My partner, Nathan, and I began taking scuba diving certification lessons in our off-hours this summer. Having only ever snorkeled on vacation, we were thrilled at the thought of being able to see even more of the underwater world. Breathing while fully submerged for the first time was an exhilarating if unsettling experience. I learned
My partner, Nathan, and I began taking scuba diving certification lessons in our off-hours this summer. Having only ever snorkeled on vacation, we were thrilled at the thought of being able to see even more of the underwater world. Breathing while fully submerged for the first time was an exhilarating if unsettling experience.
I learned right away that water inevitably leaks into a scuba mask. And instead of staying calm and using the techniques we learned to clear it out, I panicked, started choking, and shot up to the surface. Granted, I was only three inches deep in the shallow end of a pool in Queens — but had I been out in the open water on a dive, this would have been a big problem.
The thing is, I wasn’t really choking; I knew I had my regulator in my mouth, which would allow me to breathe the whole time. And I was frustrated that my stress got in the way of knowing what to do (not to mention, Nate succeeded on every try!). But our instructor reassured me that this is one of the most common responses in new divers. “If you take a moment to let the fight-or-flight panic mode pass,” Nicole Zelek, founder of Superdive Scuba, tells Thrive, “you can access your problem-solving capabilities.” Translation: When we’re panicking, we have a harder time seeing the solutions that are right in front of us.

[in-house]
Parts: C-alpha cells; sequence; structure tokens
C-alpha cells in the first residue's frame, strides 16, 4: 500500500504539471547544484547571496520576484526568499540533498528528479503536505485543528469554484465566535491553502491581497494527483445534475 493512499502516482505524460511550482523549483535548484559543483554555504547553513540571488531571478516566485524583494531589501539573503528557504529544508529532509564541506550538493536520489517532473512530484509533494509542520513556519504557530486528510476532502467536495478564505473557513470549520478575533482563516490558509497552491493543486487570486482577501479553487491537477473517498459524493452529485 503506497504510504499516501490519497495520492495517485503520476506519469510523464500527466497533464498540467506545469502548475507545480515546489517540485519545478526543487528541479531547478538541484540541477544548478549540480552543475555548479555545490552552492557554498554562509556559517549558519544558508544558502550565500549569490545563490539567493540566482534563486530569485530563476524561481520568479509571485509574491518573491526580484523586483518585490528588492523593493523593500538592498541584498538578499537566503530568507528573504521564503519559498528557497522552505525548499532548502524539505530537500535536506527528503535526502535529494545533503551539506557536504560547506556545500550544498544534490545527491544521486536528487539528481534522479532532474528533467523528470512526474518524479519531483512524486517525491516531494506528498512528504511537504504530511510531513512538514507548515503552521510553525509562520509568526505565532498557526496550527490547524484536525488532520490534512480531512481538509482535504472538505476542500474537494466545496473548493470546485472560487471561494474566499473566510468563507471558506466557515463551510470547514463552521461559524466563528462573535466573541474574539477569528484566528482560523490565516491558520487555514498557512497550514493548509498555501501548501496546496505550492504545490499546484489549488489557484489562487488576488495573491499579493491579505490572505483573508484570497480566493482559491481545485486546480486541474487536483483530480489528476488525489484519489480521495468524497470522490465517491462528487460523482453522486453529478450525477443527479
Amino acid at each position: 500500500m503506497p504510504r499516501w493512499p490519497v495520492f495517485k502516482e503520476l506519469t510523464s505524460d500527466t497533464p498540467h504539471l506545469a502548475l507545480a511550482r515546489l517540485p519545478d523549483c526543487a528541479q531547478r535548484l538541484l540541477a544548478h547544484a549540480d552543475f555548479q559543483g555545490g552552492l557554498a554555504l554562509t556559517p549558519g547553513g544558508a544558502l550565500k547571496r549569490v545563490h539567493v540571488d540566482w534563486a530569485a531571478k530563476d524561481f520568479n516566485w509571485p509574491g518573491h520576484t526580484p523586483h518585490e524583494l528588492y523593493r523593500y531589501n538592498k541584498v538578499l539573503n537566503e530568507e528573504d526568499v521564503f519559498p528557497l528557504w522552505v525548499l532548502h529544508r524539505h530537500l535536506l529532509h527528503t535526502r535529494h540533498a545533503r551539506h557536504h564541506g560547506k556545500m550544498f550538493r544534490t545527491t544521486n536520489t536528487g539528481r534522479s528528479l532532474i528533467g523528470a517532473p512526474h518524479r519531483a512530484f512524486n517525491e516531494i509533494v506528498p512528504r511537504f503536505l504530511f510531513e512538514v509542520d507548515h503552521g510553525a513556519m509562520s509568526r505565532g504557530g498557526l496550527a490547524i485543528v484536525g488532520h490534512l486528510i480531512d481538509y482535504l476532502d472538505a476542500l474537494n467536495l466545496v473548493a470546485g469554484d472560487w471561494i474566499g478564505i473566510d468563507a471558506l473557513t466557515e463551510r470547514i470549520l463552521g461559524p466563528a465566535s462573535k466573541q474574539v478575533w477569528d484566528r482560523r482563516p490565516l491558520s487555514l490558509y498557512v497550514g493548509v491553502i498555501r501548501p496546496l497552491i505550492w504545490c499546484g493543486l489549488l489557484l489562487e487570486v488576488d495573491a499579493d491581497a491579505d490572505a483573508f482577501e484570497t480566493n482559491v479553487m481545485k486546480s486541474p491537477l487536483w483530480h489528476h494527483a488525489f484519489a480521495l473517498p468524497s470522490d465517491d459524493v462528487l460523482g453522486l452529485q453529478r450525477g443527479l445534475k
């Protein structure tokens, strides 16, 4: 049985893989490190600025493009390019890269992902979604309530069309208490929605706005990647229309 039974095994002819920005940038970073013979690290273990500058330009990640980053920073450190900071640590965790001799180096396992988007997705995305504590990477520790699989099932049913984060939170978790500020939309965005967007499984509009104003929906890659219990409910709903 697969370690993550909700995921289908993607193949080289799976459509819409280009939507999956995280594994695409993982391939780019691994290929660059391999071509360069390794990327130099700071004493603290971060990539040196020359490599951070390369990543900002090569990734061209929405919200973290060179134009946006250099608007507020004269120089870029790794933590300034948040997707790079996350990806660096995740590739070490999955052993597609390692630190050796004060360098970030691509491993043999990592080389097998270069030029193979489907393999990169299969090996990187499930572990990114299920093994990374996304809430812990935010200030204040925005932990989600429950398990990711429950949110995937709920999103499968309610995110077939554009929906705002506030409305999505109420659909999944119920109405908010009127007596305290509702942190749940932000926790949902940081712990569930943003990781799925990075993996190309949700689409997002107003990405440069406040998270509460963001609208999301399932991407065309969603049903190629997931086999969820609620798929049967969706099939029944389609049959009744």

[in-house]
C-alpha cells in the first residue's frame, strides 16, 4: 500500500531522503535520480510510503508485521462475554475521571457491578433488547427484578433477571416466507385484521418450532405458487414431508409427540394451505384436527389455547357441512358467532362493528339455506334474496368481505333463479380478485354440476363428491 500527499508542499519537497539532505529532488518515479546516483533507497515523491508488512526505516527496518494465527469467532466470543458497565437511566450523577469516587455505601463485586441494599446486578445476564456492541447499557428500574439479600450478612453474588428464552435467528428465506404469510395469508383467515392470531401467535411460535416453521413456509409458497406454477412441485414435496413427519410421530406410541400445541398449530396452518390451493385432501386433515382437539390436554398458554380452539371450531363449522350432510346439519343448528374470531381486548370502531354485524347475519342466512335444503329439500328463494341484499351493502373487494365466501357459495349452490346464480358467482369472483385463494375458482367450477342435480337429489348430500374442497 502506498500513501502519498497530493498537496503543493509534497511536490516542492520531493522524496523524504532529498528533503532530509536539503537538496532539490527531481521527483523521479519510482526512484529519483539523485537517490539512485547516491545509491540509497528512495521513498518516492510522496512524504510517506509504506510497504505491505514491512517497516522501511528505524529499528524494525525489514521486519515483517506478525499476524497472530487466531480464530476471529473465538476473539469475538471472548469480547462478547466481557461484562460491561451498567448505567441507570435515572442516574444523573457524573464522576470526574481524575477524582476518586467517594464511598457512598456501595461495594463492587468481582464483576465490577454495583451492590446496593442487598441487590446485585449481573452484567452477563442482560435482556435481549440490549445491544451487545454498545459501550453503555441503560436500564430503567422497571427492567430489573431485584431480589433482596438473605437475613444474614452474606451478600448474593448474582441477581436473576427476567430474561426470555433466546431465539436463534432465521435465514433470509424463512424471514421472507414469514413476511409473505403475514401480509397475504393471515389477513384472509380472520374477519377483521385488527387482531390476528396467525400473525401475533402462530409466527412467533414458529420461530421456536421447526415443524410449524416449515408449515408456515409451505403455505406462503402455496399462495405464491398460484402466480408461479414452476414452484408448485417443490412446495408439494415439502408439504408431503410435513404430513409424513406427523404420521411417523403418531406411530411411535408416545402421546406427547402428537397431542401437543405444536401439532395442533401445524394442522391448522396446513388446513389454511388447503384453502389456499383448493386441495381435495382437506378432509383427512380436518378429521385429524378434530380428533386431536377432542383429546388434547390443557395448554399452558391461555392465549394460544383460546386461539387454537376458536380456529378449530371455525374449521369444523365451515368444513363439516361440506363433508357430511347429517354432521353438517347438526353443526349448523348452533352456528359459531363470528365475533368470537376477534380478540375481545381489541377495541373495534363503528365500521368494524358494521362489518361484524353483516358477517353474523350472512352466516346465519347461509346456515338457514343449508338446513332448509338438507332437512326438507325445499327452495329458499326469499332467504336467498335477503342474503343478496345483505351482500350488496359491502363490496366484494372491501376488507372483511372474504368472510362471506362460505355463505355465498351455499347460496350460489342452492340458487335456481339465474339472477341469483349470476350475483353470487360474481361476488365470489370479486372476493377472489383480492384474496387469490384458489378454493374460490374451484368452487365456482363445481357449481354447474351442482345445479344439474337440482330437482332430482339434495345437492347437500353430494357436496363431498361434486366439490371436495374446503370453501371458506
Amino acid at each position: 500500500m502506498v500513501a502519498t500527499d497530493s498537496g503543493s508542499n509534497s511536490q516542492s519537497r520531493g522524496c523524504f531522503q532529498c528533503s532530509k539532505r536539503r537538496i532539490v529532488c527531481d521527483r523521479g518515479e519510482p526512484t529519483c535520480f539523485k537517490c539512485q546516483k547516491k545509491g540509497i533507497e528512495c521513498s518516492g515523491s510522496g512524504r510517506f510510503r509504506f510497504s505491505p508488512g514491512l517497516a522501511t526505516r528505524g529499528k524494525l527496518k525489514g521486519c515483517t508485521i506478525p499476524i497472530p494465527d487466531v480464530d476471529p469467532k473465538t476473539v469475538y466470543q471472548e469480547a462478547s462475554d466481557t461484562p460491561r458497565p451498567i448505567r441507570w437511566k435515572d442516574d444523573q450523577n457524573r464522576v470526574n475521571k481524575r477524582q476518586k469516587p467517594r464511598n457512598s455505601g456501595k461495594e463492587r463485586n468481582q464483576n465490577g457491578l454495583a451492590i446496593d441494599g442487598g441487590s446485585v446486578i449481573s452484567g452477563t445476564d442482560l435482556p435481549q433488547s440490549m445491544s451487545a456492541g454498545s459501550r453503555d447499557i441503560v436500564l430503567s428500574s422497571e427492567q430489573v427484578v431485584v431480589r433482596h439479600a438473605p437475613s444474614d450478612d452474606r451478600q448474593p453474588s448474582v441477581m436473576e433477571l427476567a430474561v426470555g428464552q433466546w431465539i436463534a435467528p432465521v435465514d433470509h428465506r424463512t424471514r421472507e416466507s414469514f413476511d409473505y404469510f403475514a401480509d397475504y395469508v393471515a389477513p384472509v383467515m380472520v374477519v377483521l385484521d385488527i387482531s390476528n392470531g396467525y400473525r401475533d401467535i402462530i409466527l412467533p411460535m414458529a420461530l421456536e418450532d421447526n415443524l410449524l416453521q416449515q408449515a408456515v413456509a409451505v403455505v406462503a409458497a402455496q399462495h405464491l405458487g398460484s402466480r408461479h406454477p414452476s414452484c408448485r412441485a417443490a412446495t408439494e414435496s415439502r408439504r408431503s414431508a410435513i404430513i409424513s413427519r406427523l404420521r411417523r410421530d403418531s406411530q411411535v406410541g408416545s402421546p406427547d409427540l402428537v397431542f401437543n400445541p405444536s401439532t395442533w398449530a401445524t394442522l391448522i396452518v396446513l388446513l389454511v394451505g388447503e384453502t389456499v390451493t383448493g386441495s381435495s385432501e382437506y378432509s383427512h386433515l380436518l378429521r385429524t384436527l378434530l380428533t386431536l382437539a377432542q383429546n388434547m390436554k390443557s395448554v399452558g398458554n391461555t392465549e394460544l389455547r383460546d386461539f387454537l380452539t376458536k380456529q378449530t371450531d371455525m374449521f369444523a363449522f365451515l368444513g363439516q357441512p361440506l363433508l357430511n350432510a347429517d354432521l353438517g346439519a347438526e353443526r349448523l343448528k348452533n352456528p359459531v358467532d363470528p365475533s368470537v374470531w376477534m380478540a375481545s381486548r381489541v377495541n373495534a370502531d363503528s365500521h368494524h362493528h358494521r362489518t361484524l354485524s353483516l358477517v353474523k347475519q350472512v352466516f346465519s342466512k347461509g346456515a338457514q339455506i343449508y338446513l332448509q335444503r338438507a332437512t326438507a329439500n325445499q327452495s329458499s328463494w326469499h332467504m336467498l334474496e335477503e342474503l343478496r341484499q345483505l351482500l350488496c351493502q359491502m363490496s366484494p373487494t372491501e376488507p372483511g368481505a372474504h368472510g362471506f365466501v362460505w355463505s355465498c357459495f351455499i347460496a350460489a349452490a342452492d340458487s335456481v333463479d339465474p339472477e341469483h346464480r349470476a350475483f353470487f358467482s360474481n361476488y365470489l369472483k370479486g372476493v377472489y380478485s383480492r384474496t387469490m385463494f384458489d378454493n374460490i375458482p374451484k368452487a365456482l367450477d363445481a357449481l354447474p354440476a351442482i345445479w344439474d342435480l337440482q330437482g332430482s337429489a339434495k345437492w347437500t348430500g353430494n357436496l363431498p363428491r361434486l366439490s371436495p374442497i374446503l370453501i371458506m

So instead of reacting right away, the next time my mask filled with water, I took a breath. This simple pause allowed me to find my calm and remember how to clear my mask. Out on a real dive, the ability to steady your breath in a moment of panic could be life-saving. If, instead of breathing calmly to center yourself when your mask floods at 60 ft. deep, you shoot up toward the surface in a panic, your lungs may overexpand, Zelek explains. At lower depths you risk decompression illness, “the bends.” Or you may not notice an obstruction overhead, like a boat.
Courtesy of Superdive Scuba
Breathing is something we’re all accustomed to doing automatically, usually without any thought. But when we pay attention to it — taking deep breaths or slowing down our inhalations and exhalations as needed — we can feel more in command of our body and mind. Our breath is always there to ground us, support us, and help us think calmly and clearly.
I’ve come away from my certification not only with an exciting new set of skills under my belt, but a valuable tool for calming my anxiety and finding my focus in a stressful moment. Thanks to what I learned in that pool in Queens, “breathe through your problems” has become my go-to mantra — both in and out of the water.
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